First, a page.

First of all letting go of a concept or ideology enables and empowers us to experience the freedom of living life without emotional obligation. This is huge! Without feeling like we HAVE to do this, that, or the other thing we can CHOOSE to do it in love with conviction, and in a positive and constructive way. Let go of the idea that you “have to” and embrace the “want to” in your life. Replace thoughts of obligation with intentions of empowerment and creativity. You have the power to direct your life! Same goes for letting go of ideological programming. Learning to process information through ones own filter of the world, rather than subscribing to someone else’s “programming” or train of thought, is one of the most liberating experiences I have ever lived. So let go of the need to please or adhere to what others “should” on you, and make your choices based on your own awareness, knowledge, and conviction. In the end, you will be the one to live the outcome of your choices (for good or for bad).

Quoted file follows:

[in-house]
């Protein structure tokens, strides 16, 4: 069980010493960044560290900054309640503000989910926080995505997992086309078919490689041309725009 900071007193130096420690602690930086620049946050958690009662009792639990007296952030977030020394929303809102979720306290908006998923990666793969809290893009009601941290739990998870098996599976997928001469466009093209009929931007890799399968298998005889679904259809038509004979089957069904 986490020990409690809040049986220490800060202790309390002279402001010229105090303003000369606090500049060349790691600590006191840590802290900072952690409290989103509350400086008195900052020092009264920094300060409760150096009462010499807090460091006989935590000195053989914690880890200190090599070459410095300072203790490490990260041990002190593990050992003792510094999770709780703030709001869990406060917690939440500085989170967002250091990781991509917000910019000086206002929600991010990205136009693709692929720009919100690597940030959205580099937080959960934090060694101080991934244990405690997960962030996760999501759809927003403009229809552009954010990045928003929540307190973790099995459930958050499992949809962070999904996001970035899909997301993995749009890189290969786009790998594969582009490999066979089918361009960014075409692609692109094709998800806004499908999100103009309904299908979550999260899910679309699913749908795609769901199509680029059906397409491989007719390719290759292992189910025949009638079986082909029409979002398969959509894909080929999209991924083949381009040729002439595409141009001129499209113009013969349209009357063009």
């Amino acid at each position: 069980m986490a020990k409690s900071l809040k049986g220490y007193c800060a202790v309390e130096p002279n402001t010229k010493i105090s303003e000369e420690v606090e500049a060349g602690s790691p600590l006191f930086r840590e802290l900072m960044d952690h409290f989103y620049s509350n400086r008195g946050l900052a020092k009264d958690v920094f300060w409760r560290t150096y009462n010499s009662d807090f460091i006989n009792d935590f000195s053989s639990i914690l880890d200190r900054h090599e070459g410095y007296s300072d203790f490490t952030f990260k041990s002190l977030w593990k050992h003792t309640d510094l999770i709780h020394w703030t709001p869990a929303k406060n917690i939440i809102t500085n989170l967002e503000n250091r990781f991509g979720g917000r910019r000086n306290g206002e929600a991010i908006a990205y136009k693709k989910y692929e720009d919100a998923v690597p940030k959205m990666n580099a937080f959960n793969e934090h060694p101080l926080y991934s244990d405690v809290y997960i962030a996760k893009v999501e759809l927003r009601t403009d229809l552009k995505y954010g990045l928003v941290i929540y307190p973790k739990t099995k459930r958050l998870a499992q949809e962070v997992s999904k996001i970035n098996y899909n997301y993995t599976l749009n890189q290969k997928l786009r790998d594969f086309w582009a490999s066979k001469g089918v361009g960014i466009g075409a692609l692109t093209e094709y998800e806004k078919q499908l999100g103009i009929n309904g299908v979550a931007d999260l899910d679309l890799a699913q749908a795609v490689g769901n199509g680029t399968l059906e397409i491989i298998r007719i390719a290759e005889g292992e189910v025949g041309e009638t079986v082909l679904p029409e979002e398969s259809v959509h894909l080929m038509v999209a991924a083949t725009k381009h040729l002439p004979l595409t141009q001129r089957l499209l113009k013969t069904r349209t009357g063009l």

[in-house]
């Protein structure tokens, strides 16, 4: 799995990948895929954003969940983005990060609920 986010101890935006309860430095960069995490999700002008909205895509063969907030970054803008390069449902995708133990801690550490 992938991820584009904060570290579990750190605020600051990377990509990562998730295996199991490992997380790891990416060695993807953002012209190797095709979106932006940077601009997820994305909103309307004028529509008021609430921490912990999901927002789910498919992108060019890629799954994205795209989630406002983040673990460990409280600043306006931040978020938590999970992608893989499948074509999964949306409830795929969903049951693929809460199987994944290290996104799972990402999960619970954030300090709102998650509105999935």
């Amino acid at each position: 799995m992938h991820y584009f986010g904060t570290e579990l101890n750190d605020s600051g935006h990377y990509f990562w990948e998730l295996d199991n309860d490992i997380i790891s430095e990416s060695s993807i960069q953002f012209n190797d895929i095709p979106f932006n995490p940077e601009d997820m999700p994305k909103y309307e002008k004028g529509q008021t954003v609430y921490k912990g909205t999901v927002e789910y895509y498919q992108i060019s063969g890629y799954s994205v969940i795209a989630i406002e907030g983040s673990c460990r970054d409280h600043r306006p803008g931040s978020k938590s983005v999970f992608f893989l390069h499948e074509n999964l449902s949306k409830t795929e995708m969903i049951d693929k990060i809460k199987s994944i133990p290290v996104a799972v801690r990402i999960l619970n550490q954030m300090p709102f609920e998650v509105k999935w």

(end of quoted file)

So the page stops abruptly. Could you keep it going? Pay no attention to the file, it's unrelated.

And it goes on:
Secondly, the song quite vividly portrays the “letting go” of people in ones life and how difficult that can be. We have all experienced the loss of a family member or friend/acquaintance, whether it’s through death or change in life-circumstances. Either way, the grieving process or “letting go” is an important one. I have had very close relationships with family members and friends who have then passed on. I had the most success in grieving through feeling every feeling, acknowledging its reality, then just letting it be. The change is unfortunate but it is what it is.